of the Followers
by Abdu'l-Bab as-Sahyuni
Throughout the past century, the Baha'is of Iran have
been persecuted. With the triumph of the Islamic revolution in 1979, this
persecution has been systematized. More than 200 Baha'is have been executed
or killed, hundreds more have been imprisoned, and tens of thousands have
been deprived of jobs, pensions, businesses, and educational opportunities.
All national Baha'i administrative structures have been banned by the government,
and holy places, shrines and cemeteries have been confiscated, vandalized,
While we here at the Freethought Mecca often poke fun at our membership
in various Zionist and Freemason funded conspiracies, the existence of real
victims of such accusations is no laughing matter. The Baha'is in Iran
have taken the role of the Jews in medieval Christian Europe. They are
persecuted for crimes they committed only in the imagination of religious
While we have no desire to try and argue in favor of the validity of
the Baha'i faith, this article is meant to scratch the surface of the persecution
they suffer. The FTMecca's position will always be militantly anti-Monotheist,
a'oodhu bish-Shaytaani, but we have no bone to pick with the relatively
tolerant Monotheists who worship the somewhat benign gods of the Baha'i
faith or the Sikh faith. We are staunch Atheists, but will always side
with tolerant Hindus, Sikhs, Baha'is, or Animists over followers of the
Orthodox forms of the brutal Monotheist three (Judaism, Christianity, Islam)
any day! This is why we feel the need to make mention of the persecution
of the Baha'is.
The powers that be in many Islamic countries have expressed a deep hatred
for the gentle Baha'is, and openly acknowledge the faith as a threat to
the true deen. The persecution is not only in Iran, but all over West
Asia and North Africa (the so-called "Middle East"). In January of 1986,
one Egyptian cleric remarked that "a Baha'i deserves the penalty of an
apostate... one who should either be brought to repentance or killed."2
This is how the "tolerant" and "loving" scholars of Allah's true religion
feel about those who put forth a more peace-loving version of their faith.
This deep animosity for the Baha'is is found on every level of the global
ummah, from high-ranking clerics, to part-time cyber-mujahideen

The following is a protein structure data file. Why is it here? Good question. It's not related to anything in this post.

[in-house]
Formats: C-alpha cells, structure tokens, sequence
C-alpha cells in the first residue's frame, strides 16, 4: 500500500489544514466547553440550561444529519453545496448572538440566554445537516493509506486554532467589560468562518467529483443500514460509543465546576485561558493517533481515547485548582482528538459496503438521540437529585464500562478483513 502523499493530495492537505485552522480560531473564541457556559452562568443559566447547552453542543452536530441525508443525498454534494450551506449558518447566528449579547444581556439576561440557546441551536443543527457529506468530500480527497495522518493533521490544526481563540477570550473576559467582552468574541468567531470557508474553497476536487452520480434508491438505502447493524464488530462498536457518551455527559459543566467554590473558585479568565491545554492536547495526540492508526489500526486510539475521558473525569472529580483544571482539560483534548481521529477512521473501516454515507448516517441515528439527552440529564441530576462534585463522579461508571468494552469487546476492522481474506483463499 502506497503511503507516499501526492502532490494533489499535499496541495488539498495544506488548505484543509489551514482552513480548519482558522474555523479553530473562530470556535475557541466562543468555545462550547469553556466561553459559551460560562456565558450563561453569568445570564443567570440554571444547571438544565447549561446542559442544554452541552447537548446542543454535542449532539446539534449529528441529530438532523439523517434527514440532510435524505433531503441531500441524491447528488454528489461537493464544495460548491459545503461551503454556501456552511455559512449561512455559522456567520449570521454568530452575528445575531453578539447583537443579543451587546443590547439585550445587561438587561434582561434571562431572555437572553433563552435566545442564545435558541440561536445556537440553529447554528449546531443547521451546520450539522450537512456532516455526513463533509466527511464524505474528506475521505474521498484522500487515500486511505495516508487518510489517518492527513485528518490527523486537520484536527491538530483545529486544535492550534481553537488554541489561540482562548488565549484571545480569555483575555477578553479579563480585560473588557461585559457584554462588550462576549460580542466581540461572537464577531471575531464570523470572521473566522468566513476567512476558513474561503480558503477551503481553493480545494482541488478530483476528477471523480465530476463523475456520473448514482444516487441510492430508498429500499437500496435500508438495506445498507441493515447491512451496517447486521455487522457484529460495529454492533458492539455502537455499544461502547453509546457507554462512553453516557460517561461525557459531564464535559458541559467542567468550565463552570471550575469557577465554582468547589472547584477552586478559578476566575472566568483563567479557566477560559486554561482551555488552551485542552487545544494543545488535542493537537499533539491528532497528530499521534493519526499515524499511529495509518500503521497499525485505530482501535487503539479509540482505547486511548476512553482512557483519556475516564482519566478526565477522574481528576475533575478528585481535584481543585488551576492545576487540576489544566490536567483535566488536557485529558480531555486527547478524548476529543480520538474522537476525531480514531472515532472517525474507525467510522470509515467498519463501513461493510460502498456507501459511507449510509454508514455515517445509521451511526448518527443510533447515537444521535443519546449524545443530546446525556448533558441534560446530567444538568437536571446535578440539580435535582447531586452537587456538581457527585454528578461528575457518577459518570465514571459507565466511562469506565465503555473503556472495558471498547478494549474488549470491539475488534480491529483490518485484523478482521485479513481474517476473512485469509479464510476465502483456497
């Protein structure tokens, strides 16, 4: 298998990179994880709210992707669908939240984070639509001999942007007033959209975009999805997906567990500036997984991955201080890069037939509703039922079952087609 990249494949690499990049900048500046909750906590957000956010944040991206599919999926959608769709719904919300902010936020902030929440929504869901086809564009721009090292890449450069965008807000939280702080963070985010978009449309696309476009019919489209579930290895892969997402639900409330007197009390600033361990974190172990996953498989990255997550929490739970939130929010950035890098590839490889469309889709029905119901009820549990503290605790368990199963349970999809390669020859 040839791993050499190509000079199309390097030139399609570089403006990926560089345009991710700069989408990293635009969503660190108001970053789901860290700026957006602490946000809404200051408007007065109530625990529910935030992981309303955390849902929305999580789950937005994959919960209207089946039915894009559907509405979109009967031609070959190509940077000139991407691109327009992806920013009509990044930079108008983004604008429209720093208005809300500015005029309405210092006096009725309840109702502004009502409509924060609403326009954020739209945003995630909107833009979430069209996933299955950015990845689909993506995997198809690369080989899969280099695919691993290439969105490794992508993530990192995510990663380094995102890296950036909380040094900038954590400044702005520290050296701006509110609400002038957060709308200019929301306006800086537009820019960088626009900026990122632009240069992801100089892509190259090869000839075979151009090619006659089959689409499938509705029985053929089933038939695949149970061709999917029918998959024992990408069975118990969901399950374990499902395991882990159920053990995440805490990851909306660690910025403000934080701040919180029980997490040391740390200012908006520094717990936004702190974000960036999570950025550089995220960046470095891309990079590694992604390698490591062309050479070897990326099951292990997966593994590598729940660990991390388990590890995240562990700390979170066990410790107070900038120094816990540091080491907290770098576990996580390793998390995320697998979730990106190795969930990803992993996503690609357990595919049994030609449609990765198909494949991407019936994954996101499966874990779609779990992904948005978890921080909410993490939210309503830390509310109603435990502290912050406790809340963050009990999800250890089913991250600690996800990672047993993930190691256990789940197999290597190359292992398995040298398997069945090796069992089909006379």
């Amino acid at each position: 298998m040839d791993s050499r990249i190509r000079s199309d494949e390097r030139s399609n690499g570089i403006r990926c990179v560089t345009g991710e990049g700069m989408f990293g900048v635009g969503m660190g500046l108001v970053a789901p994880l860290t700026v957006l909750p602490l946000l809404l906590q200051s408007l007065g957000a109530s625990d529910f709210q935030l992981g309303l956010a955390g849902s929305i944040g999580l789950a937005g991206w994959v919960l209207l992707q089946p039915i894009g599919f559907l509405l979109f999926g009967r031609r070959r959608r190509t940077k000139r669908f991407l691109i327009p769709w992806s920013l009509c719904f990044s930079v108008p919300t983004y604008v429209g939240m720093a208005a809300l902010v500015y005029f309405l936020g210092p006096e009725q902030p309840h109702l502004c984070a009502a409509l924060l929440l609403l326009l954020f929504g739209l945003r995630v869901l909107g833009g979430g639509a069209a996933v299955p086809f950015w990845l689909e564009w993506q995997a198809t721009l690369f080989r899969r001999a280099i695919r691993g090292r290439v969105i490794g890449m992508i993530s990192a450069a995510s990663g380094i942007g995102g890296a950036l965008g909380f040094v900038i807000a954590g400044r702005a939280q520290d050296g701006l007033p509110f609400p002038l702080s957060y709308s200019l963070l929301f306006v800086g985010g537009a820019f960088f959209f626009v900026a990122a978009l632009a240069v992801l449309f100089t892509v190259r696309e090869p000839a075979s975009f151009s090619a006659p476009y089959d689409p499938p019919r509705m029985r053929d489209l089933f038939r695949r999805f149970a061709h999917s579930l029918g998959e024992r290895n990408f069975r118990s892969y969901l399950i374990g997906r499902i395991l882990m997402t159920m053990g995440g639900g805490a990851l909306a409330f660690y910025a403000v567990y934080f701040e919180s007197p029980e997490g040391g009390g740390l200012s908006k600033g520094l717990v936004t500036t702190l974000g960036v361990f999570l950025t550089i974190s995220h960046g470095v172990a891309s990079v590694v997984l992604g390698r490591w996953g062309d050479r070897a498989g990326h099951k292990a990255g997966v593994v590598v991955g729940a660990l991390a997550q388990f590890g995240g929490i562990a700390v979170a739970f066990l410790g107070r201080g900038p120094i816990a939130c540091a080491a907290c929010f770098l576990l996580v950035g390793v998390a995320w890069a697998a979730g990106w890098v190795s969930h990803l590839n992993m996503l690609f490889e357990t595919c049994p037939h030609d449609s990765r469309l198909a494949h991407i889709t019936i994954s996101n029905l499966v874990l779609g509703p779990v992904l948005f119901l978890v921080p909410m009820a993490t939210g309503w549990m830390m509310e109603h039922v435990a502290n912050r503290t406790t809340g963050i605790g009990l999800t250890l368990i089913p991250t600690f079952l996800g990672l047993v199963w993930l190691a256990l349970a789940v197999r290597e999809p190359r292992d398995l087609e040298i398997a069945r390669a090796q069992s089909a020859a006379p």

thugs who invade Baha'i newsgroups and chats. The fact that Muslims would
show so much hatred for such a tolerant religion is one that leaves yet
another black eye on the already besmirched record of the Islamic religion.
Because of this, the Muslims often try justify their hatred for Baha'is
by cooking up all sorts of insane conspiracy theories about them being
Zionists, Free Masons, or a plot hatched by the Soviets.
The first step was to follow in the footsteps of similar sorts of insane
conspiracy theories launched at the Jews. Just as there is the Protocols
of the Elders of Zion3, anti-Baha'i fascists cooked up the
fictitious Memoirs of Count Dogorouki, a manuscript of Persian origin
that claims a Russian diplomat confessed to creating the Baha'i faith as
part of a plot to extend Russian imperialism. After the Russian revolution,
interpretations of the Memoirs were changed to claim that the Baha'i
faith was a Soviet/Marxist conspiracy.
When Britain tried to colonize Iran, the claim that the Baha'is were
"British agents" became quite popular4. Of course, after the
creation of the state of Israel, the fact that the Baha'is had headquaters
in Haifa helped corroborate the claim that they were "Zionists." Another
tag that was later added was that of "Freemasons" (which is a wholly ambiguous
term for the collective bogeyman from the Islamic standpoint, and has nothing
to do with the realities of that Fraternal order). This hysteria reached
its peak when, in 1976, Baghdad's al-Hawadith press published the
book al-Masuniyya wa'l-Baha'iyyah, aw Banu Sahyun wa Tabaqatuhum al-Musee'ah.5
That book, like many after it, claimed that the Baha'is were part of
a Masonic-Zionist conspiracy, and cited the usual nonsense (base in Haifa)